I used to have a bumper sticker that read:
God was my co-pilot. But we crashed in the mountains and I had to eat him.
I really miss that bumper sticker and the irrational rage it would provoke. To this day I still wonder if people really thought I would eat their god. I think all that spite and vengefulness would make for a pretty bitter tasting deity. And besides, I’m vegan now.
My all time favorite vegan food staple is Seitan. I could sing it’s praises all fucking day long. In fact, I just might compose a little song about it. Yes, I think that would be fitting.
If I were to develop a wheat intolerance I just don’t know what I would do. Well, first I’d cry. Because seitan and me are like this… you can’t see it, but I’m crossing my fingers. Makes for awkward typing.
For the longest time I have wanted to make a vegan pot pie. But I’ve always felt daunted by the task. But today I whipped out my beloved copy of the Veganomicon and found the seitan pot pie recipe.
the Seitan that I used was from a batch of gluten dough that I had made from my regular flour that had been masquerading as VWG. More about that in a bit.
I followed the recipe to the letter and came up with this:
My observations are thus:
the dough doesn’t need the cornmeal in it. I like my crust a little smoother.
the roux doesn’t necessarily need to be made with garbanzo flour. In fact, I think regular flour would produce a smoother gravy.
and I will not be making potpies the same day that my mother is also making stew, thereby making veggies like celery & carrots in short supply.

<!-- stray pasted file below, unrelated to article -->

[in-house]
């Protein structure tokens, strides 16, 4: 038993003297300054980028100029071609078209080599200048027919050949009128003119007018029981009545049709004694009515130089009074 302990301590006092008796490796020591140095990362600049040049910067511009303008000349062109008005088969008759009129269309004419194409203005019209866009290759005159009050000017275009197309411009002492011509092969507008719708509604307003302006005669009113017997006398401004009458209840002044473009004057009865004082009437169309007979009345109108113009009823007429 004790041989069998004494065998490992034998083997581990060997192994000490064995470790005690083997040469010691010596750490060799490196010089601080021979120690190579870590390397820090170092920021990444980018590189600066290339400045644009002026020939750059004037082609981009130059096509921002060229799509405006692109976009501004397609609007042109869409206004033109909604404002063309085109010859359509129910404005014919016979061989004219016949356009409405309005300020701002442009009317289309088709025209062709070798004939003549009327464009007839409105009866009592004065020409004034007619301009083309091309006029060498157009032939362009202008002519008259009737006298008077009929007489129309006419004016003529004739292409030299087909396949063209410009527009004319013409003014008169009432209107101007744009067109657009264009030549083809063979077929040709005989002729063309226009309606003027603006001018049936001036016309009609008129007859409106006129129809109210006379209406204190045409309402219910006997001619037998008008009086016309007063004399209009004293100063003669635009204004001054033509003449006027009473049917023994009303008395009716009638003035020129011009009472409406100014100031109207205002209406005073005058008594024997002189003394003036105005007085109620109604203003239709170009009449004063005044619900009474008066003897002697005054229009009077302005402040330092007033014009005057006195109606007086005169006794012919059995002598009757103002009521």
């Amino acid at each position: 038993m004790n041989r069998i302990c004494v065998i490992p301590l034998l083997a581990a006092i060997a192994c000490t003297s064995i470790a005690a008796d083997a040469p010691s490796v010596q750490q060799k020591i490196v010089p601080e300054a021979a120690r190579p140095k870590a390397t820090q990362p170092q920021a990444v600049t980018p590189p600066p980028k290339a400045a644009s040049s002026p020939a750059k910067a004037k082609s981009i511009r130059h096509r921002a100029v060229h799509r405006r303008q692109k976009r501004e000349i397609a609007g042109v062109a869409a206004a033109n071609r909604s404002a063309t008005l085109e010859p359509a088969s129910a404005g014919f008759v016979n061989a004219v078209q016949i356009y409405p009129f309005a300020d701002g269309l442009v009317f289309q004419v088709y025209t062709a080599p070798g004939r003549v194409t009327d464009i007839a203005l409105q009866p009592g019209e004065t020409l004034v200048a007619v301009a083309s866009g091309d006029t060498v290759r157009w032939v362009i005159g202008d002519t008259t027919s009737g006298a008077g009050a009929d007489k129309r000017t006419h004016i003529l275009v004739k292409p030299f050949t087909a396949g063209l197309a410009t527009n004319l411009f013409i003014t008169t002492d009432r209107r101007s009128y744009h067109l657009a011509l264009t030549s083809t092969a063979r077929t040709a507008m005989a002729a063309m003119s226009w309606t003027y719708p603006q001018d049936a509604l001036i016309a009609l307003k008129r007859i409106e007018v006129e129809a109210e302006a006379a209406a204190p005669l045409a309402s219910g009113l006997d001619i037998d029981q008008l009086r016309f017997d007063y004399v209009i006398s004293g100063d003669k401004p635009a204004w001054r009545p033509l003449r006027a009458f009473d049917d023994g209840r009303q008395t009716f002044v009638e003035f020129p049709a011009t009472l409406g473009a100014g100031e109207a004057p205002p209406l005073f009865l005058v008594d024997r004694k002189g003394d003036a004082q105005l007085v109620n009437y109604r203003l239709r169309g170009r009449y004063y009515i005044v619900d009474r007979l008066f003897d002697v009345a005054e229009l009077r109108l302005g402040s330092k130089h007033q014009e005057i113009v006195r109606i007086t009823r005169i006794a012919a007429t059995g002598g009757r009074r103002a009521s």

The inside of my pot pie was not very photogenic, though it was delicious. When I try this again later I will try to write out my own recipe and get you the photo goods.
Now, I often buy from bulk bins when I can. And although the label on the bin where I had been buying my Vital Wheat Gluten said the flour had an approximate 75% gluten protein in it, this flour behaved suspiciously un-Vital Wheat Gluten-y. When I later bought VWG from the Butte Creek Mill my suspicions were confirmed. I’ll have to contact my grocer to let them know of their error.
Not one to let this flour of uncertain gluten content go to waste, I set about to turn that bitch into seitan.
The process of making seitan from scratch is simple if labor intensive. I dumped the flour out into a large bowl and added water until I had a ball of dough like you might cook to make bread. I then took the bowl with the dough in it to the sink and ran water into the bowl, kneading the dough under water. Each time the water turned milky I would dump it out and refill the bowl. After a few minutes the dough started feeling like it was falling completely apart. But I knew from previous reading that this was completely natural and just kept on with what I was doing.
Eventually the water in my bowl became less and less opaque. and my original ball of dough was now a lumpy mass of uncooked seitan about 1/3 the original size. All that rinsing had washed away all most of the starches to leave behind the elastic dense gluten proteins. From there I just cut it into chunks and boiled it in a broth suited to make chicken-ish seitan.
Now that I am rid of the fake VWG I will only be buying it from the Butte Creek Mill or my local Fred Meyer which also sells it in bulk bins, but which I happen to know actually contain VWG. Because making seitan completely from scratch is a pain in the ass. And I don’t have the wrists to endure it or the children to relegate it to.